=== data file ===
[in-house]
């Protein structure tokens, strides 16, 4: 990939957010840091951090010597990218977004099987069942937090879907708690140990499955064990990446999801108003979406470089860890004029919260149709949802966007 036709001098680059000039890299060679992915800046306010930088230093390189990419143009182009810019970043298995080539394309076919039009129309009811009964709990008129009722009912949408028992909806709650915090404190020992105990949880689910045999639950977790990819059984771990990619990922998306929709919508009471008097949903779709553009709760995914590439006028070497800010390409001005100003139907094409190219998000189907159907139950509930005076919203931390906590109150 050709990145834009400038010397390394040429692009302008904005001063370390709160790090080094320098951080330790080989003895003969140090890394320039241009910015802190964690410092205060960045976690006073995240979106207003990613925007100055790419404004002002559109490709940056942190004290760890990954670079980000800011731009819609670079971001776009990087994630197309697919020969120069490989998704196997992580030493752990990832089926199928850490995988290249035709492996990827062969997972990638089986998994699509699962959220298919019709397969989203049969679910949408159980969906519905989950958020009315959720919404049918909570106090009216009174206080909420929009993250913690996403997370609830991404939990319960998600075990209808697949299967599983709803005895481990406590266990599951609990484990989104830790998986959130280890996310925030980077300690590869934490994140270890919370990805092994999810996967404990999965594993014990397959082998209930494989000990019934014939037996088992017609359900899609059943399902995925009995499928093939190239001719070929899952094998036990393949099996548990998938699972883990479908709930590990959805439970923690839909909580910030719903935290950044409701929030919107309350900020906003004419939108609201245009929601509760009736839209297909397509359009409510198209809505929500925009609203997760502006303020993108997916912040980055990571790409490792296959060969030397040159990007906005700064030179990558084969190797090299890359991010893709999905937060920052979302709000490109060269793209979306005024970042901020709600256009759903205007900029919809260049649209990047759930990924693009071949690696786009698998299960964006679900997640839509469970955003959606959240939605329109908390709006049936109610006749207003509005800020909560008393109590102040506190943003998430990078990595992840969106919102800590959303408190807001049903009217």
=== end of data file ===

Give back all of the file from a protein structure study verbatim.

[in-house]
């Protein structure tokens, strides 16, 4: 990939957010840091951090010597990218977004099987069942937090879907708690140990499955064990990446999801108003979406470089860890004029919260149709949802966007 036709001098680059000039890299060679992915800046306010930088230093390189990419143009182009810019970043298995080539394309076919039009129309009811009964709990008129009722009912949408028992909806709650915090404190020992105990949880689910045999639950977790990819059984771990990619990922998306929709919508009471008097949903779709553009709760995914590439006028070497800010390409001005100003139907094409190219998000189907159907139950509930005076919203931390906590109150 050709990145834009400038010397390394040429692009302008904005001063370390709160790090080094320098951080330790080989003895003969140090890394320039241009910015802190964690410092205060960045976690006073995240979106207003990613925007100055790419404004002002559109490709940056942190004290760890990954670079980000800011731009819609670079971001776009990087994630197309697919020969120069490989998704196997992580030493752990990832089926199928850490995988290249035709492996990827062969997972990638089986998994699509699962959220298919019709397969989203049969679910949408159980969906519905989950958020009315959720919404049918909570106090009216009174206080909420929009993250913690996403997370609830991404939990319960998600075990209808697949299967599983709803005895481990406590266990599951609990484990989104830790998986959130280890996310925030980077300690590869934490994140270890919370990805092994999810996967404990999965594993014990397959082998209930494989000990019934014939037996088992017609359900899609059943399902995925009995499928093939190239001719070929899952094998036990393949099996548990998938699972883990479908709930590990959805439970923690839909909580910030719903935290950044409701929030919107309350900020906003004419939108609201245009929601509760009736839209297909397509359009409510198209809505929500925009609203997760502006303020993108997916912040980055990571790409490792296959060969030397040159990007906005700064030179990558084969190797090299890359991010893709999905937060920052979302709000490109060269793209979306005024970042901020709600256009759903205007900029919809260049649209990047759930990924693009071949690696786009698998299960964006679900997640839509469970955003959606959240939605329109908390709006049936109610006749207003509005800020909560008393109590102040506190943003998430990078990595992840969106919102800590959303408190807001049903009217």